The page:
Some of the improvements attained by EVER-POWER Variable Speed Motor drives in energy performance, productivity and procedure control are truly remarkable. For instance:
The savings are worth about $110,000 a year and have cut the company’s annual carbon footprint by 500 metric tons.
EVER-POWER medium-voltage drive systems enable sugar cane vegetation throughout Central America to become self-sufficient producers of electricity and increase their revenues by as much as $1 million a season by selling surplus power to the local grid.
Pumps operated with adjustable and higher speed electric motors provide numerous benefits such as greater range of flow and head, higher head from an individual stage, valve elimination, and energy saving. To attain these benefits, nevertheless, extra care must be taken in selecting the correct system of pump, engine, and electronic motor driver for optimum conversation with the procedure system. Successful pump selection requires knowledge of the full anticipated selection of heads, flows, and specific gravities. Electric motor selection requires appropriate thermal derating and, at times, a complementing of the motor’s electrical characteristic to the VFD. Despite these extra design considerations, variable speed pumping is now well approved and widespread. In a simple manner, a discussion is presented about how to identify the huge benefits that variable quickness offers and how to select elements for hassle free, reliable operation.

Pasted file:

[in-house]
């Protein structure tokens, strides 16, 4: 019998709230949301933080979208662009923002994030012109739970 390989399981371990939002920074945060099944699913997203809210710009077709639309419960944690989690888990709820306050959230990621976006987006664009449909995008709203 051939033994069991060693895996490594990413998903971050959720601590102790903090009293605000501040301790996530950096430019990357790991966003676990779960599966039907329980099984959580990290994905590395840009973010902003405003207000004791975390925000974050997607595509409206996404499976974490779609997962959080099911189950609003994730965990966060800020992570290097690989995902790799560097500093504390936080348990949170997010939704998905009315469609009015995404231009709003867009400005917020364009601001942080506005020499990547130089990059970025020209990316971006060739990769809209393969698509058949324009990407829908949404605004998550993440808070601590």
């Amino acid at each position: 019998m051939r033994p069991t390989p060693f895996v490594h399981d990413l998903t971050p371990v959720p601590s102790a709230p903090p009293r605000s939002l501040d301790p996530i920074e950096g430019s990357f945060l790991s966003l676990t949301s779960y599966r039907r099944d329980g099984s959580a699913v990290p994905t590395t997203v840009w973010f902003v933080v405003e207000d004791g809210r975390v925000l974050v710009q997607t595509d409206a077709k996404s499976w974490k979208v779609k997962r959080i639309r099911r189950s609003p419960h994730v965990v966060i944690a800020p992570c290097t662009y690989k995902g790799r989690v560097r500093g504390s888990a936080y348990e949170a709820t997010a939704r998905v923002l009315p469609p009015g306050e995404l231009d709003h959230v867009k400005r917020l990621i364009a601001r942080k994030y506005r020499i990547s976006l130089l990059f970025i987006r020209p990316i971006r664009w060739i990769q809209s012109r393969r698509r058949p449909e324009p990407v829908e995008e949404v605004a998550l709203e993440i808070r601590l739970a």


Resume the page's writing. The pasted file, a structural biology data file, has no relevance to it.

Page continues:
The first stage of a Adjustable Frequency AC Drive, or VFD, is the Converter. The converter is comprised of six diodes, which act like check valves found in plumbing systems. They allow current to circulation in only one direction; the path shown by the arrow in the diode symbol. For example, whenever A-stage voltage (voltage is similar to pressure in plumbing systems) is more positive than B or C stage voltages, then that diode will open up and invite current to movement. When B-stage becomes more positive than A-phase, then the B-phase diode will open and the A-stage diode will close. The same is true for the 3 diodes on the negative side of the bus. Therefore, we obtain six current “pulses” as each diode opens and closes.
We can eliminate the AC ripple on the DC bus with the addition of a capacitor. A capacitor functions in a similar fashion to a reservoir or accumulator in a plumbing system. This capacitor absorbs the ac ripple and provides a clean dc voltage. The AC ripple on the DC bus is normally significantly less than 3 Volts. Therefore, the voltage on the DC bus turns into “around” 650VDC. The actual voltage will depend on the voltage degree of the AC collection feeding the drive, the level of voltage unbalance on the energy system, the motor load, the impedance of the power program, and any reactors or harmonic filters on the drive.
The diode bridge converter that converts AC-to-DC, is sometimes just known as a converter. The converter that converts the dc back to ac is also a converter, but to tell apart it from the diode converter, it is generally known as an “inverter”.
Actually, drives are an integral part of much larger EVER-POWER power and automation offerings that help customers use electricity effectively and increase productivity in energy-intensive industries like cement, metals, mining, oil and gas, power generation, and pulp and paper.